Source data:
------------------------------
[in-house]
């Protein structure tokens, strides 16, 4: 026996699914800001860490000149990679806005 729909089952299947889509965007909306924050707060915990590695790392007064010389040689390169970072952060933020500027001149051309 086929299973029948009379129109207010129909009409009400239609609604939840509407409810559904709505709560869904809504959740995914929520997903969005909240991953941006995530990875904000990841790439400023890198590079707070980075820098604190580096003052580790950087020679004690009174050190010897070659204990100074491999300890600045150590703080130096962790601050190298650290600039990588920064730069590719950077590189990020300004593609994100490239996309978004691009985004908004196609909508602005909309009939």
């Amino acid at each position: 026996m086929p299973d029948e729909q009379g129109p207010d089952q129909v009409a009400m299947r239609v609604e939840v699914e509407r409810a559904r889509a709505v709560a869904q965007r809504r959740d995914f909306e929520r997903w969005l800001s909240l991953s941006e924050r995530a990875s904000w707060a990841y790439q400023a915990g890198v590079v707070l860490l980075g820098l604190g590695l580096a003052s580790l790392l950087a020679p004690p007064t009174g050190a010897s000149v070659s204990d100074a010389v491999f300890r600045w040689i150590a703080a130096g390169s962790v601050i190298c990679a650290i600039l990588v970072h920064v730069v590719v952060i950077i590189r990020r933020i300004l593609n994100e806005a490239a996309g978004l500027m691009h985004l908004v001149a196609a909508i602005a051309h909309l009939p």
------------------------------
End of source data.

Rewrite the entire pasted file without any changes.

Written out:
[in-house]
């Protein structure tokens, strides 16, 4: 026996699914800001860490000149990679806005 729909089952299947889509965007909306924050707060915990590695790392007064010389040689390169970072952060933020500027001149051309 086929299973029948009379129109207010129909009409009400239609609604939840509407409810559904709505709560869904809504959740995914929520997903969005909240991953941006995530990875904000990841790439400023890198590079707070980075820098604190580096003052580790950087020679004690009174050190010897070659204990100074491999300890600045150590703080130096962790601050190298650290600039990588920064730069590719950077590189990020300004593609994100490239996309978004691009985004908004196609909508602005909309009939």
């Amino acid at each position: 026996m086929p299973d029948e729909q009379g129109p207010d089952q129909v009409a009400m299947r239609v609604e939840v699914e509407r409810a559904r889509a709505v709560a869904q965007r809504r959740d995914f909306e929520r997903w969005l800001s909240l991953s941006e924050r995530a990875s904000w707060a990841y790439q400023a915990g890198v590079v707070l860490l980075g820098l604190g590695l580096a003052s580790l790392l950087a020679p004690p007064t009174g050190a010897s000149v070659s204990d100074a010389v491999f300890r600045w040689i150590a703080a130096g390169s962790v601050i190298c990679a650290i600039l990588v970072h920064v730069v590719v952060i950077i590189r990020r933020i300004l593609n994100e806005a490239a996309g978004l500027m691009h985004l908004v001149a196609a909508i602005a051309h909309l009939p």